Meanwhile, Brian and I figure that if we want to see movies in downtown Carrboro, then we will need to make it happen. So mark your calendars for August 31; our first feature will be Monster Road. Here's the website for the movie:

Carrboro Parks and Rec has been showing documentaries at Century Center for the past year. Last night they showed Ken Burns' Statue of Liberty and another film called Rollercoaster (my stomach was upset by the end). Earlier this summer we saw the Childrens' March. These films are exceptionally well attended and the audiences are quite diverse. $3 admission includes drinks and popcorn. Mark--maybe you should consider including Parks and Rec in whatever it is you are doing since they've already got a successful program up and running!

Mark and Brian, where are you all showing Monster Road?

The Lumina in Southern Village seems to be doing okay (and is owned locally, right?). Granted, it's got four screens... and obviously isn't a non-profit. Plus their summer weekend outdoor movies seem well attended. Plus the area offers a smaller version of what downtown Carrboro has, with a strollable area, parking, etc. Why wouldn't this model work in the Andrews Riggsbee area? Is it too small?

Documentaries are the Century Center are great, but I'd love to see some first-run stuff, whether Hollywood or not.

On the subject of alternative film in the area, check out this, which the Center for Documentary Studies is showing next week, on a topic that people might find interesting:

Wednesday, August 3, 7 p.m.
*"MLK Boulevard: The Concrete Dream"* (60 min)
Marco Williams: Writer/Director/Producer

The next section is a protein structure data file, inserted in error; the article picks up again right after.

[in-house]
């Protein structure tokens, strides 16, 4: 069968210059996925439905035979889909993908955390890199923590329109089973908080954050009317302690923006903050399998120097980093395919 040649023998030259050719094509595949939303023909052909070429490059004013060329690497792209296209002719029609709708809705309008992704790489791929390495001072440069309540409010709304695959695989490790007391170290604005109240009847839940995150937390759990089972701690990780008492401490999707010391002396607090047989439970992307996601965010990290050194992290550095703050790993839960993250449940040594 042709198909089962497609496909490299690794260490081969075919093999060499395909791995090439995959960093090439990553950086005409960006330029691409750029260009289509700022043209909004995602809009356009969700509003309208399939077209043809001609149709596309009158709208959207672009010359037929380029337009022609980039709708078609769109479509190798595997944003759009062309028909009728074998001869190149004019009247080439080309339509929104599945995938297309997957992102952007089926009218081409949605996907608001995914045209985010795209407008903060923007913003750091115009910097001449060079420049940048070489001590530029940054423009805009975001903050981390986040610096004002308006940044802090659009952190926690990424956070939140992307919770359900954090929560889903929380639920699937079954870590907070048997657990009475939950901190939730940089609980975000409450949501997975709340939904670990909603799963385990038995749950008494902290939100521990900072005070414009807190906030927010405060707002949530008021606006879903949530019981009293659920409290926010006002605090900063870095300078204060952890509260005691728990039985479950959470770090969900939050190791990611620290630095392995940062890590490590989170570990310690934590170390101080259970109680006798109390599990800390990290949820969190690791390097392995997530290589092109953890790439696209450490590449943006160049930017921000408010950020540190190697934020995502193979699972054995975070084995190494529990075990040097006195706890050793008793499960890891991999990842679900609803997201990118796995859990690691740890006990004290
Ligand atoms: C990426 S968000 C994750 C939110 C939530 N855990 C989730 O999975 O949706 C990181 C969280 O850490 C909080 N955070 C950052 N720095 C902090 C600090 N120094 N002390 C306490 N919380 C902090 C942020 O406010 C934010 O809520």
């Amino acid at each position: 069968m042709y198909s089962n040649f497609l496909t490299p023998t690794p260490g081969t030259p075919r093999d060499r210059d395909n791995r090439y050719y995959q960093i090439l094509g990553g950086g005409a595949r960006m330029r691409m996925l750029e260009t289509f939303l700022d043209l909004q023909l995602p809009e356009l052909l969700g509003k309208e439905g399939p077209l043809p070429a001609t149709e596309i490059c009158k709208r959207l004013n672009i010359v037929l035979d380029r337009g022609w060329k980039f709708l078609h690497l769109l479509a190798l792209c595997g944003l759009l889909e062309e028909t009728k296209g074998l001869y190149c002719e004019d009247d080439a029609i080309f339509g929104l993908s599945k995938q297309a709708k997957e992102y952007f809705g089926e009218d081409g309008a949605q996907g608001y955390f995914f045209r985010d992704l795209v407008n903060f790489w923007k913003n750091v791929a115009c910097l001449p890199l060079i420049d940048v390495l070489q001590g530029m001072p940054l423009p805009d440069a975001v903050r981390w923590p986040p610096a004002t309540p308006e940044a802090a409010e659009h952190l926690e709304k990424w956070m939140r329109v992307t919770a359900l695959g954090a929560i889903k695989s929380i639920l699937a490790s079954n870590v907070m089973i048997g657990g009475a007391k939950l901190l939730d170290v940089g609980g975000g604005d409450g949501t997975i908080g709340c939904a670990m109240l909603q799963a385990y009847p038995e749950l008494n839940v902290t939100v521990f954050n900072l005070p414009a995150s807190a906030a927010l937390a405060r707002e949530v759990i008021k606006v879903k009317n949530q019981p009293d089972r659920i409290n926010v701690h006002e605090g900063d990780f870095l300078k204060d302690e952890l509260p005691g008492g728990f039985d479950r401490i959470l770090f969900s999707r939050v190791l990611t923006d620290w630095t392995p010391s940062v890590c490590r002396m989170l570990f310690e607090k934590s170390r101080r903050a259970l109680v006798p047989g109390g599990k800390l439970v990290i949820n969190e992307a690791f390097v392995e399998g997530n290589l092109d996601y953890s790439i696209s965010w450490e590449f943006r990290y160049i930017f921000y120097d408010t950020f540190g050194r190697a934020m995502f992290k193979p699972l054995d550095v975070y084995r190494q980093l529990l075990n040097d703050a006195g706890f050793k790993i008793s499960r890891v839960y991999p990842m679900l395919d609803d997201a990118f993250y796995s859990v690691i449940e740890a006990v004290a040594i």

Center for Documentary Studies Auditorium

In the United States, there are more than 680 boulevards, avenues,
streets, drives, and lanes in towns, counties, and cities named in honor
of slain Civil Rights leader Martin Luther King Jr. In fact, there are
more streets named for King than for any other American, except for
presidents Lincoln and Washington (even more than for JFK or FDR). Why?

"MLK Boulevard: The Concrete Dream" (2003) takes the viewer on a journey
to thirty of these locations, from Eugene to Muncie, from Atlanta to
Memphis, seeking to determine whether these streets recognize an African
American icon or commemorate an America hero.

Winner of the National Association of Black Journalists 2004 Salute to
Excellence Award: First Place, Discovery Times Broadcast

Filmmaker and film educator Marco Williams is a guest instructor at this
summer's Documentary Video Institute at the Center for Documentary
Studies at Duke University (July 30 - August 6).
Williams is a member of the faculty in the Undergraduate Film and
Television Department at New York University.

Regarding movies in Carborro, someone could get inspired to copy the Santa Cruz Guerilla Drive-In. No rent to pay. All you'd need is a projector, a radio transmitter for the sound, and a big wall somewhere.